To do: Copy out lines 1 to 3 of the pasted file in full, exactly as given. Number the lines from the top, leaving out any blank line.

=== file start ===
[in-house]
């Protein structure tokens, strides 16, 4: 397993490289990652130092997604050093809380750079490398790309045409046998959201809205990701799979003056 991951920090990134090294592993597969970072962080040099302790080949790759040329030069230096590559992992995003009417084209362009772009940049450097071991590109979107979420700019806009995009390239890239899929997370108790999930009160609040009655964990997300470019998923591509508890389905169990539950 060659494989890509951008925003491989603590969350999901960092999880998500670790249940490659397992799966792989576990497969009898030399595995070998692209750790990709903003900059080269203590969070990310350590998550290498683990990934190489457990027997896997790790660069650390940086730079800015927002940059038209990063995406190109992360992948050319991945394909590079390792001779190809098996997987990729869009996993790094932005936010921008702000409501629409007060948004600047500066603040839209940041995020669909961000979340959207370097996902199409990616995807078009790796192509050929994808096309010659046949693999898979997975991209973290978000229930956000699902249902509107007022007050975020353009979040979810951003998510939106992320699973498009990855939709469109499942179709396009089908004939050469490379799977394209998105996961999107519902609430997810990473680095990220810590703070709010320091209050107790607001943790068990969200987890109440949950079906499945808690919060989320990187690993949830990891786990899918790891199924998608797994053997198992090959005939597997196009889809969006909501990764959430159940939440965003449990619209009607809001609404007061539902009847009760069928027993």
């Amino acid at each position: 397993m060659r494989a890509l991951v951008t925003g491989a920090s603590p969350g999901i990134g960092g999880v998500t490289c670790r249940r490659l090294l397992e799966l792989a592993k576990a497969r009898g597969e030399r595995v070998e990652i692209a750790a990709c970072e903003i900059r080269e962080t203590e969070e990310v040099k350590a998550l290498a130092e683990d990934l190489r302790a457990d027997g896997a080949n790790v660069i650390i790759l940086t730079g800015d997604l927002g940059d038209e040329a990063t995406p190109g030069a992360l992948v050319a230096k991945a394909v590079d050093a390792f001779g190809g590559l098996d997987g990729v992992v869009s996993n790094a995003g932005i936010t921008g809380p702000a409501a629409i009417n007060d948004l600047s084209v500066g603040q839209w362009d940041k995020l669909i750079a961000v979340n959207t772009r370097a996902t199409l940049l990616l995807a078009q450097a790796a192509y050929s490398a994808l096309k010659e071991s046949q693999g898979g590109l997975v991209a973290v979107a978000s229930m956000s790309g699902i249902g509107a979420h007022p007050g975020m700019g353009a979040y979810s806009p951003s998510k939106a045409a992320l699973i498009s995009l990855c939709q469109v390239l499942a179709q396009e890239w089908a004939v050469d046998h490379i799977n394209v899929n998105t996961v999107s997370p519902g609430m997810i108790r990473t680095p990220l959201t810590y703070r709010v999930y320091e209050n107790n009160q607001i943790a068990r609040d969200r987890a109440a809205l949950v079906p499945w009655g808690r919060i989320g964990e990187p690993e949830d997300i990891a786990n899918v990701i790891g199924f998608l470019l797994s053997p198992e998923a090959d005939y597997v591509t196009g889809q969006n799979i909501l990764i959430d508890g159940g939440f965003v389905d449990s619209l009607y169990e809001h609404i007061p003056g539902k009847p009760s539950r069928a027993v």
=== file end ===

[in-house]
């Protein structure tokens, strides 16, 4: 397993490289990652130092997604050093809380750079490398790309045409046998959201809205990701799979003056 991951920090990134090294592993597969970072962080040099302790080949790759040329030069230096590559992992995003009417084209362009772009940049450097071991590109979107979420700019806009995009390239890239899929997370108790999930009160609040009655964990997300470019998923591509508890389905169990539950 060659494989890509951008925003491989603590969350999901960092999880998500670790249940490659397992799966792989576990497969009898030399595995070998692209750790990709903003900059080269203590969070990310350590998550290498683990990934190489457990027997896997790790660069650390940086730079800015927002940059038209990063995406190109992360992948050319991945394909590079390792001779190809098996997987990729869009996993790094932005936010921008702000409501629409007060948004600047500066603040839209940041995020669909961000979340959207370097996902199409990616995807078009790796192509050929994808096309010659046949693999898979997975991209973290978000229930956000699902249902509107007022007050975020353009979040979810951003998510939106992320699973498009990855939709469109499942179709396009089908004939050469490379799977394209998105996961999107519902609430997810990473680095990220810590703070709010320091209050107790607001943790068990969200987890109440949950079906499945808690919060989320990187690993949830990891786990899918790891199924998608797994053997198992090959005939597997196009889809969006909501990764959430159940939440965003449990619209009607809001609404007061539902009847009760069928027993």
């Amino acid at each position: 397993m060659r494989a890509l991951v951008t925003g491989a920090s603590p969350g999901i990134g960092g999880v998500t490289c670790r249940r490659l090294l397992e799966l792989a592993k576990a497969r009898g597969e030399r595995v070998e990652i692209a750790a990709c970072e903003i900059r080269e962080t203590e969070e990310v040099k350590a998550l290498a130092e683990d990934l190489r302790a457990d027997g896997a080949n790790v660069i650390i790759l940086t730079g800015d997604l927002g940059d038209e040329a990063t995406p190109g030069a992360l992948v050319a230096k991945a394909v590079d050093a390792f001779g190809g590559l098996d997987g990729v992992v869009s996993n790094a995003g932005i936010t921008g809380p702000a409501a629409i009417n007060d948004l600047s084209v500066g603040q839209w362009d940041k995020l669909i750079a961000v979340n959207t772009r370097a996902t199409l940049l990616l995807a078009q450097a790796a192509y050929s490398a994808l096309k010659e071991s046949q693999g898979g590109l997975v991209a973290v979107a978000s229930m956000s790309g699902i249902g509107a979420h007022p007050g975020m700019g353009a979040y979810s806009p951003s998510k939106a045409a992320l699973i498009s995009l990855c939709q469109v390239l499942a179709q396009e890239w089908a004939v050469d046998h490379i799977n394209v899929n998105t996961v999107s997370p519902g609430m997810i108790r990473t680095p990220l959201t810590y703070r709010v999930y320091e209050n107790n009160q607001i943790a068990r609040d969200r987890a109440a809205l949950v079906p499945w009655g808690r919060i989320g964990e990187p690993e949830d997300i990891a786990n899918v990701i790891g199924f998608l470019l797994s053997p198992e998923a090959d005939y597997v591509t196009g889809q969006n799979i909501l990764i959430d508890g159940g939440f965003v389905d449990s619209l009607y169990e809001h609404i007061p003056g539902k009847p009760s539950r069928a027993v």